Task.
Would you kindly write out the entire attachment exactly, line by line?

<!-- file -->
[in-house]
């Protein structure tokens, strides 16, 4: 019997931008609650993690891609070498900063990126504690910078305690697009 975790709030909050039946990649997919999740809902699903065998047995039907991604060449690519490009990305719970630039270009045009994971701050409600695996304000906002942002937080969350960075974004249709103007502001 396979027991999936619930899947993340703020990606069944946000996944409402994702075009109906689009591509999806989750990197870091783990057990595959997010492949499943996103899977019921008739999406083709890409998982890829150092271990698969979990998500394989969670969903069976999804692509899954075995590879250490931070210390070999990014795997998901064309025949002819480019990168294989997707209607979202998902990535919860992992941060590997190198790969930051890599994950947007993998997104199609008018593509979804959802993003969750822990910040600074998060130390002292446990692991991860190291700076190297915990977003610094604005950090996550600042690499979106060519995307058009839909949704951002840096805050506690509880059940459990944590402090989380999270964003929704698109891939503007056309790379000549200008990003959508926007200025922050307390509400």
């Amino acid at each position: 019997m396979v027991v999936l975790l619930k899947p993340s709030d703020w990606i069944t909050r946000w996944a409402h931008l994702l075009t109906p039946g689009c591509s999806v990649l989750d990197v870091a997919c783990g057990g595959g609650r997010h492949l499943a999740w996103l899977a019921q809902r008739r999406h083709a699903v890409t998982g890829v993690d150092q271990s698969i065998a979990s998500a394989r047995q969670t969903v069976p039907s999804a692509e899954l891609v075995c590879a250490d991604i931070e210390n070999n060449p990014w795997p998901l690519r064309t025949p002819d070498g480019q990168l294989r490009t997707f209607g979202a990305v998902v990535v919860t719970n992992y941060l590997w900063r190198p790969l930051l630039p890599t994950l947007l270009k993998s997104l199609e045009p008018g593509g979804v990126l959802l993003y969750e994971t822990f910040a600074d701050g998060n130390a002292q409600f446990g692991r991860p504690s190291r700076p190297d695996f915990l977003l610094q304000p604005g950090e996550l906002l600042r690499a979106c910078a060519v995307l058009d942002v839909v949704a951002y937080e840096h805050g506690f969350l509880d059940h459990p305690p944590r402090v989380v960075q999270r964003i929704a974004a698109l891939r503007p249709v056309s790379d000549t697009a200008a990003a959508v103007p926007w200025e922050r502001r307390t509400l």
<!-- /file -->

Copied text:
[in-house]
């Protein structure tokens, strides 16, 4: 019997931008609650993690891609070498900063990126504690910078305690697009 975790709030909050039946990649997919999740809902699903065998047995039907991604060449690519490009990305719970630039270009045009994971701050409600695996304000906002942002937080969350960075974004249709103007502001 396979027991999936619930899947993340703020990606069944946000996944409402994702075009109906689009591509999806989750990197870091783990057990595959997010492949499943996103899977019921008739999406083709890409998982890829150092271990698969979990998500394989969670969903069976999804692509899954075995590879250490931070210390070999990014795997998901064309025949002819480019990168294989997707209607979202998902990535919860992992941060590997190198790969930051890599994950947007993998997104199609008018593509979804959802993003969750822990910040600074998060130390002292446990692991991860190291700076190297915990977003610094604005950090996550600042690499979106060519995307058009839909949704951002840096805050506690509880059940459990944590402090989380999270964003929704698109891939503007056309790379000549200008990003959508926007200025922050307390509400």
């Amino acid at each position: 019997m396979v027991v999936l975790l619930k899947p993340s709030d703020w990606i069944t909050r946000w996944a409402h931008l994702l075009t109906p039946g689009c591509s999806v990649l989750d990197v870091a997919c783990g057990g595959g609650r997010h492949l499943a999740w996103l899977a019921q809902r008739r999406h083709a699903v890409t998982g890829v993690d150092q271990s698969i065998a979990s998500a394989r047995q969670t969903v069976p039907s999804a692509e899954l891609v075995c590879a250490d991604i931070e210390n070999n060449p990014w795997p998901l690519r064309t025949p002819d070498g480019q990168l294989r490009t997707f209607g979202a990305v998902v990535v919860t719970n992992y941060l590997w900063r190198p790969l930051l630039p890599t994950l947007l270009k993998s997104l199609e045009p008018g593509g979804v990126l959802l993003y969750e994971t822990f910040a600074d701050g998060n130390a002292q409600f446990g692991r991860p504690s190291r700076p190297d695996f915990l977003l610094q304000p604005g950090e996550l906002l600042r690499a979106c910078a060519v995307l058009d942002v839909v949704a951002y937080e840096h805050g506690f969350l509880d059940h459990p305690p944590r402090v989380v960075q999270r964003i929704a974004a698109l891939r503007p249709v056309s790379d000549t697009a200008a990003a959508v103007p926007w200025e922050r502001r307390t509400l």